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Summer Breeze building notes - 
Day Eight  (Oct 17, 2000)

Worked on the sailing bits today. I was doing my home work at Jim Michalak's site regarding rudders and leeboards (more leeboard info) when I ran across his review of Ted Cary's idea about using nylon seat belt webbing in place of pintles and gudgeons. (The hardware that holds the rudder on.) Now I have a set of bronze hardware from Jamestown Distributors, but this method intrigued me. Mounting and removing the rudder should be easier. Though it takes  a little time to make, the materials cost is negligible. 

michlinerud.gif (5639 bytes) Here's Jim's sketch. His write up on it is here.

wedgeline2.jpg (5785 bytes) And here's how I decided to modify it. Ted also glued his webbing with epoxy. I'm going to try using PL Premium (of course) but I'm also interested in some kind of mechanical hold that might let you change the webbing if necessary. Here's one possibility.

This is similar to the way canvas is held in directors chairs. A hole is drilled at the bottom of the Kerf, and the webbing wraps around an 1/8" brass rod. I'll let you know how the experiment turns out. 

kerf.jpg (5612 bytes) kerf2.jpg (6534 bytes)   I started with a 10" piece of 2x6. I cut a 7/8" deep saw kerf down the center. The yellow dotted lines show how I modified the design by tapering the insert. In instrument building this trick is used to join necks to bodies. In theory when you insert it it will snug it up against the transom.

taperjig.jpg (6509 bytes) taperjiguse.jpg (15344 bytes) This could all be done with a hand saw, but I used the table saw. I don't own a taper jig. But here's an easy way to cut a taper using a scrap of plywood. I set the saw to 25 degrees and clamped the fence about 5 inches away. I ran a scrap of plywood throught the saw. I then lined the cut edge of the ply up with marks I made on the BOTTOM of the wedge stock. I stapled it in place with 1/2" staples and ran in through the saw.  I then pulled it off and stapled it to the other line. Works great.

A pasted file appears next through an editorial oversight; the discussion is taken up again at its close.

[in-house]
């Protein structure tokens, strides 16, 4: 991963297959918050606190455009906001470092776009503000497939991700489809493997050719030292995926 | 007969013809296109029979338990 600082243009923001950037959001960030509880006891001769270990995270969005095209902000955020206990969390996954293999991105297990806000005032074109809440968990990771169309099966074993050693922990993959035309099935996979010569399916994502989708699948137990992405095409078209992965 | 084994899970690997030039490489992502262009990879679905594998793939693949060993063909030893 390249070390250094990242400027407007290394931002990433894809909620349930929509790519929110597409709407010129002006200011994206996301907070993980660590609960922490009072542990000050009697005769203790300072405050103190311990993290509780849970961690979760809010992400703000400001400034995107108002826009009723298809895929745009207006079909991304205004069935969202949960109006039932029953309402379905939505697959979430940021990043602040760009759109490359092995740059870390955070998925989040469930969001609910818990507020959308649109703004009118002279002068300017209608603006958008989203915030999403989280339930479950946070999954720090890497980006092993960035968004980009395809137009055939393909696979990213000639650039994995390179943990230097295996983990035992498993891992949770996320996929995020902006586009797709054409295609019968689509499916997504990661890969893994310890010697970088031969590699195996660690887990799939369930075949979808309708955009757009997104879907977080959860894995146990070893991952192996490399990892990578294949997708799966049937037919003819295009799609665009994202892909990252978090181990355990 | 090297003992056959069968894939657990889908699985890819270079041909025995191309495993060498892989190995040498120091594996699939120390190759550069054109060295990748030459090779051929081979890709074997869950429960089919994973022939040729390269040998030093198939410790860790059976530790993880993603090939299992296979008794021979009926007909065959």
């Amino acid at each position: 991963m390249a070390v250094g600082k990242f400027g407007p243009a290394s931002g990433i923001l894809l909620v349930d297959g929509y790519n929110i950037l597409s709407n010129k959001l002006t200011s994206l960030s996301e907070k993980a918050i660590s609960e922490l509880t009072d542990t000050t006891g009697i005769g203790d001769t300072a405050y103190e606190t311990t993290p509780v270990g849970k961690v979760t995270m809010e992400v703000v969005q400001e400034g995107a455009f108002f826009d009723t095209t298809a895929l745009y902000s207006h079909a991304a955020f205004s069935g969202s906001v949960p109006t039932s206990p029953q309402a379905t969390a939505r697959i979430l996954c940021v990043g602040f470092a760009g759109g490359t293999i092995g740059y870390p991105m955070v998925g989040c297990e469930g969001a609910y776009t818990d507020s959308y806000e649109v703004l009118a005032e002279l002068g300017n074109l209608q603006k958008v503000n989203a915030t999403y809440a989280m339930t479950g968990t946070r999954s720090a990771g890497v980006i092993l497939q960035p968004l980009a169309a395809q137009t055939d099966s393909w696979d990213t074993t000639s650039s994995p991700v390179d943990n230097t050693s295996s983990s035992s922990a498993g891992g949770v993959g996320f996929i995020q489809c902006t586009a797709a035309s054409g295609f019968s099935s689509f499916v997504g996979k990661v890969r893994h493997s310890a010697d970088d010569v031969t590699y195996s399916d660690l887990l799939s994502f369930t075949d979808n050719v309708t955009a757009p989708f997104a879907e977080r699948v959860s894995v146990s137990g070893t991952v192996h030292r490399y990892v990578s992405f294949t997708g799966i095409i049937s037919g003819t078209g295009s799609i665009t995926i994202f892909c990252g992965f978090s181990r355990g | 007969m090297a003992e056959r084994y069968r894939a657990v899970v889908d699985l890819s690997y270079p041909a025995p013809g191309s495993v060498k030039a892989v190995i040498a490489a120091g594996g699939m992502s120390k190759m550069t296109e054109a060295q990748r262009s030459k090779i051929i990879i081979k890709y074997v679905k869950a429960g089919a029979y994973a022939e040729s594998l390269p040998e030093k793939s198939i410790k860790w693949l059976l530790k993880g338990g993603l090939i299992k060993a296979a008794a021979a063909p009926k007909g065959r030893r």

belt1.jpg (6936 bytes) Here's the wedge with the seatbelt webbing trial fit in the saw kerf. 

trialclamp.jpg (10001 bytes)  Here are the receivers trial clamped to the transom. 

partsrudderhinge.jpg (10068 bytes) I shortened the receivers so the wedge is longer so I could tap it loose if it should get stuck. I've also rounded the edges and sanded them some. 

clamprudder2.jpg (21346 bytes) I laminated two 1/2" pieces to make up my rudder and leeboards 1" thick. I used 1/2" on Featherwind, but it sometimes seems a little flimsy and isn't very straight. It's also hard to imagine standing on the leeboard to turn her over. So I'm beefing these up a little. If you decide to use 1/2" I recommend laminating it from 1/4" to prevent warping. (If you lack enough clamps you can use heavy weights and/or dry wall screws to laminate these.) 

Rig details:

    Here are my latest sail calculations. I notice Dave Carnel is now recommending using hot melt glue to make polytarp sails, which I going to do some tests on.

The sketch also show's the mast and leeboard positions. 

Jim Michalak's Lug Rig info is the best. He shows how to add shape by using darts.

That's it for now. More about rudders and such later.

Day Nine...




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